Every day of my third year in middle school was torture. It was in that period that I acquired the habit of not wanting to go to that house. If I could go to my friend or classmate’s home, then there was no way I’d be going to that house. If I could wander around aimlessly on the street, then there was no way I’d be going to that house. If I could sneak into the cinema and watch films all day, then there was no way I’d be going to that house. At my friends’ homes, I could feel the love of other people’s parents. On the street, I could observe households beaming with happiness. In the cinema, I could imagine that I was that happy child on the screen.

If other people’s homes were a safe harbour of protection from stormy winds, then my home was the mother of all storms; all of my hardships came from that tumultuous home. For other people, leaving a home that they’d lived in for years is an occasion full of sorrow, whereas I couldn’t wait to leave the home of my auntie and uncle in Henan and was ecstatic when I finally could. The moment the train set off I felt a sense of liberation, as if I was finally being released from prison after an eleven-year sentence.

The ridiculous thing was that it was only when I really did return to the home of my biological parents in Shandong, which I’d been thinking of day and night, that I realised all I’d done was swap one “prison” for another. It turned out that after eleven years apart, absence had not made our hearts grow stronger; on the contrary, their politeness made me feel estranged from them, their intimacy made me feel alien. That place wasn’t my home either, I was only a guest there. But this guest was far from well-behaved. If anyone provoked me, I’d turn into a spiky hedgehog and barge around the place pricking people. They couldn’t bear me, and I didn’t like them either. They didn’t know what I’d gone through all alone for those eleven years away. They never showed any active concern for me. They never asked, and I didn’t tell them. If I had told them, they wouldn’t have been able to put themselves in my shoes anyway. There were only five people whose names were in the official residence booklet that was hidden away in the drawer of their big cupboard; those five were the real family that loved each other. I was just a spikey intruder in their home. They spoke Shandong dialect; I spoke Henan dialect. They drank their jellied tofu salty; I drank mine sweet. They called their parents daddy and mummy; I would just shout an ‘ey!’ or ‘oy!’ to get their attention or greet them. When they were dishing out rice, they scooped it out from the sides; when I was dishing out rice, I used the whole spatula to dig out a massive hole right in the middle. They resented my lack of etiquette and housetraining; I resented their fussiness. They spoke in a refined and delicate way; I was used to telling people to get lost like nobody’s business. If they had a problem with someone, they rarely took it up with them directly; if I had a problem with someone, I’d go ballistic in front of them. They felt as if no one owed me anything; I felt as if the whole world was in my debt. They liked to chat and laugh loudly in the sitting room; I was more used to being peaceful on my own in my bedroom.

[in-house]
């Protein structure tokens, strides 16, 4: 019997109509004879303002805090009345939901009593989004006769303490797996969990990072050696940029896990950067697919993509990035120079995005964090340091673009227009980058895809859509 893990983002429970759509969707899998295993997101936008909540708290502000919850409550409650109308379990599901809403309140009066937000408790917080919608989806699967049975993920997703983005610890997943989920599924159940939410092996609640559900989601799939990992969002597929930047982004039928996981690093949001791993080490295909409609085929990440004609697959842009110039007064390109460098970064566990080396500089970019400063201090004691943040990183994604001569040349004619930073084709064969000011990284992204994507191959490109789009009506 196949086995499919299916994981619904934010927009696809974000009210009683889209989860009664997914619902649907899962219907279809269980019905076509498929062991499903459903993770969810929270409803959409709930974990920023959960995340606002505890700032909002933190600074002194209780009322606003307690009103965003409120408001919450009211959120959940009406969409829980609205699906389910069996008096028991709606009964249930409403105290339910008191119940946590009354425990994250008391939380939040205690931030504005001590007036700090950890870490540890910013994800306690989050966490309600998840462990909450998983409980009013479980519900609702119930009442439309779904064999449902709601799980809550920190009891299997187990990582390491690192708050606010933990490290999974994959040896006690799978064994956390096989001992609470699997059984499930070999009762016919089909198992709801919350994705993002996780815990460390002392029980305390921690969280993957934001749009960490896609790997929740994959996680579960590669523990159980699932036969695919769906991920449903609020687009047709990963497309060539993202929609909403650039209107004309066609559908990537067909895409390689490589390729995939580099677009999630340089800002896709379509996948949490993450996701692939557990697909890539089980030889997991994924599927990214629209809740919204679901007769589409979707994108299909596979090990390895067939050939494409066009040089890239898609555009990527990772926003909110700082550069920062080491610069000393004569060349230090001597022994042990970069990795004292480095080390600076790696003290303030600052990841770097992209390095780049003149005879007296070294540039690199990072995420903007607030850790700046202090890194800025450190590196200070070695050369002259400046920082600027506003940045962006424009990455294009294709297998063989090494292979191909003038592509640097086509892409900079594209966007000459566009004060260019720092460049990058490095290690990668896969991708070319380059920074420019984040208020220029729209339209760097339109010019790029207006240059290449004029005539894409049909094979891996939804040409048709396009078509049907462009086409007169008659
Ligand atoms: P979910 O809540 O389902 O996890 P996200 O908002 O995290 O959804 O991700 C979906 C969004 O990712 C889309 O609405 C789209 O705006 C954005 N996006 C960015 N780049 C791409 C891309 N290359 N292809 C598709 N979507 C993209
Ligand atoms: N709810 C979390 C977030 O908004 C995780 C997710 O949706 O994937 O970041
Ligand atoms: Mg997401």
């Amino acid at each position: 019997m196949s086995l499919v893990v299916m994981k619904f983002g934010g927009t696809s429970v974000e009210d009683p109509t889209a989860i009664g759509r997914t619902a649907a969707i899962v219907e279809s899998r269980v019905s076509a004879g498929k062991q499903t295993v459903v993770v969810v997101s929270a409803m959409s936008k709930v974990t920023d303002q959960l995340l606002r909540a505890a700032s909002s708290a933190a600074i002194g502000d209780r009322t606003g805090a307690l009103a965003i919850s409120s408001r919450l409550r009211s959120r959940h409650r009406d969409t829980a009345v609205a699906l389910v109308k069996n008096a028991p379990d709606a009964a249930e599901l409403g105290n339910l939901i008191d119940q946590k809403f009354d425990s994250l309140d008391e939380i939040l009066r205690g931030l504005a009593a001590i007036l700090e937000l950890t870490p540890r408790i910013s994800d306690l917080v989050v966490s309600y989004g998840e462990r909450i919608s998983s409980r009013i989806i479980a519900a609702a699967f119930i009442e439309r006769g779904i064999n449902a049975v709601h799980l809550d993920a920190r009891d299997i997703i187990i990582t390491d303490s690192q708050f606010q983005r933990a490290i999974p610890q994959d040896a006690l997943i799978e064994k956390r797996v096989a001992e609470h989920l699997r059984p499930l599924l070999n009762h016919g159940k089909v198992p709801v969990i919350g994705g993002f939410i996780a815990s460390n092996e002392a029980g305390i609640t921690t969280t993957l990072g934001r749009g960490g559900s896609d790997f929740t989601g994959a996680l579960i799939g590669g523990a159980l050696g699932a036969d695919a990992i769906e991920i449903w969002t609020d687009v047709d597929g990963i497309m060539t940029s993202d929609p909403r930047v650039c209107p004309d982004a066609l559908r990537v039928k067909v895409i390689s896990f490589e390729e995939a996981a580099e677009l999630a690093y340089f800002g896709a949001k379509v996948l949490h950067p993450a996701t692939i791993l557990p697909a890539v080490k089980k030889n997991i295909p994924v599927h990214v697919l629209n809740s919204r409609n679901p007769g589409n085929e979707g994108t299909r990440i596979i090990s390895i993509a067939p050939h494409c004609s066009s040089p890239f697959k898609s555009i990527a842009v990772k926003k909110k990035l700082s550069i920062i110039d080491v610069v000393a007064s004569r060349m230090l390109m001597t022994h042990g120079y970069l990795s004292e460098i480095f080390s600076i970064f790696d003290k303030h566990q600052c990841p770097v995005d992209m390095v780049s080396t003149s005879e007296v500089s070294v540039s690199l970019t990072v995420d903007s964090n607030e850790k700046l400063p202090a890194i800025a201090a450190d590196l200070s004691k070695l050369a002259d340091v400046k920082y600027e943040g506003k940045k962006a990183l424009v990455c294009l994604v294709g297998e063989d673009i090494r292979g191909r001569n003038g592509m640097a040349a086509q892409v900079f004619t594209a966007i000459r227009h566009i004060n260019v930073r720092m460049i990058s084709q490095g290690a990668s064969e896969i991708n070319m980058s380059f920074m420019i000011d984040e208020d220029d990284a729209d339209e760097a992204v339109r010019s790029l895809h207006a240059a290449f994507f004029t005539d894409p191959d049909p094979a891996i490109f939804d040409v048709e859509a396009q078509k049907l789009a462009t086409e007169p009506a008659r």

I stopped seeing Doraemon’s ‘anywhere door’ in my dreams, and I was no longer desperate to return to anyone’s home. When I was eighteen, I just wanted to be far away from everything. In 2006, the moment I got on the train to Xi’an, where I’d got a place at the university, that same liberating feeling of breaking free from my cage swept across my whole being. From being desperate for home to being disappointed with home to fleeing from home, it had taken me twenty years, but I’d finally understood the truth, and I finally understood my fate. Home no longer seemed that important. I had turned into a small snail, carrying my little shell on my back: wherever I crawled to and wherever I stopped, that was my home.

The new, grown-up, and independent version of me was even bold enough to resist my family in Henan and Shandong. I no longer had to be subservient towards them, nor did I have to tread on eggshells under other people’s roofs, and I definitely didn’t have to worry about being kicked out of the house and made homeless. Whenever I appeared, by now as an adult, at my aunt’s home in Henan or at my parents’ home in Shandong, if they made me unhappy then I would just assert myself and my independence: “I’m no longer the little girl that I was then without a home. If I’m not happy, I’ll waste no time in packing up my things and making myself scarce without a second thought!” On my path to growing up my parents only took upon themselves the responsibility of putting a roof over my head and feeding me, but they didn’t teach me how to interact with my family, let alone how to be a magnanimous and optimistic person. Other people’s fathers tell their children that no matter how many setbacks they suffer out there in the big wide world, their home and family will always be their rock, whereas our father only knew how to tell us to get out of his hair. There was a time when I really tried to integrate into my Shandong family home, but after all the endless arguments over little, trivial things, after all the times the word “scram” came bursting out of my so-called father’s mouth, after my very own mother and sisters scolded me, I finally realised that it’s better to let the family disintegrate than force the relationships with family members if they’re not willing to make the effort themselves. I cut ties with all of those people and vowed never to set foot in that house again. That year I was twenty-eight.